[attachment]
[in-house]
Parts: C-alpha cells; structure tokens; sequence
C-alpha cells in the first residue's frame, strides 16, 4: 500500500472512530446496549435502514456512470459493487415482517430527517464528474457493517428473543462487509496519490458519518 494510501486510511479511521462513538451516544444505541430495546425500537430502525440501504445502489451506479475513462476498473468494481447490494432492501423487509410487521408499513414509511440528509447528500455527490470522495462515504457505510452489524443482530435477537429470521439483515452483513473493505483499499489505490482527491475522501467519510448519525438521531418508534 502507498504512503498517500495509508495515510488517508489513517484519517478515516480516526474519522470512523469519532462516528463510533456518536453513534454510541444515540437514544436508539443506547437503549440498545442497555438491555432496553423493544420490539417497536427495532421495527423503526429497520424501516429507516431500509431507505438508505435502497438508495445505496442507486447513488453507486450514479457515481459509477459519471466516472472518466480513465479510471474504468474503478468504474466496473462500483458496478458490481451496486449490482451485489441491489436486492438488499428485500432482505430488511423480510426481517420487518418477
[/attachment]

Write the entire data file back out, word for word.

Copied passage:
[in-house]
Parts: C-alpha cells; structure tokens; sequence
C-alpha cells in the first residue's frame, strides 16, 4: 500500500472512530446496549435502514456512470459493487415482517430527517464528474457493517428473543462487509496519490458519518 494510501486510511479511521462513538451516544444505541430495546425500537430502525440501504445502489451506479475513462476498473468494481447490494432492501423487509410487521408499513414509511440528509447528500455527490470522495462515504457505510452489524443482530435477537429470521439483515452483513473493505483499499489505490482527491475522501467519510448519525438521531418508534 502507498504512503498517500495509508495515510488517508489513517484519517478515516480516526474519522470512523469519532462516528463510533456518536453513534454510541444515540437514544436508539443506547437503549440498545442497555438491555432496553423493544420490539417497536427495532421495527423503526429497520424501516429507516431500509431507505438508505435502497438508495445505496442507486447513488453507486450514479457515481459509477459519471466516472472518466480513465479510471474504468474503478468504474466496473462500483458496478458490481451496486449490482451485489441491489436486492438488499428485500432482505430488511423480510426481517420487518418477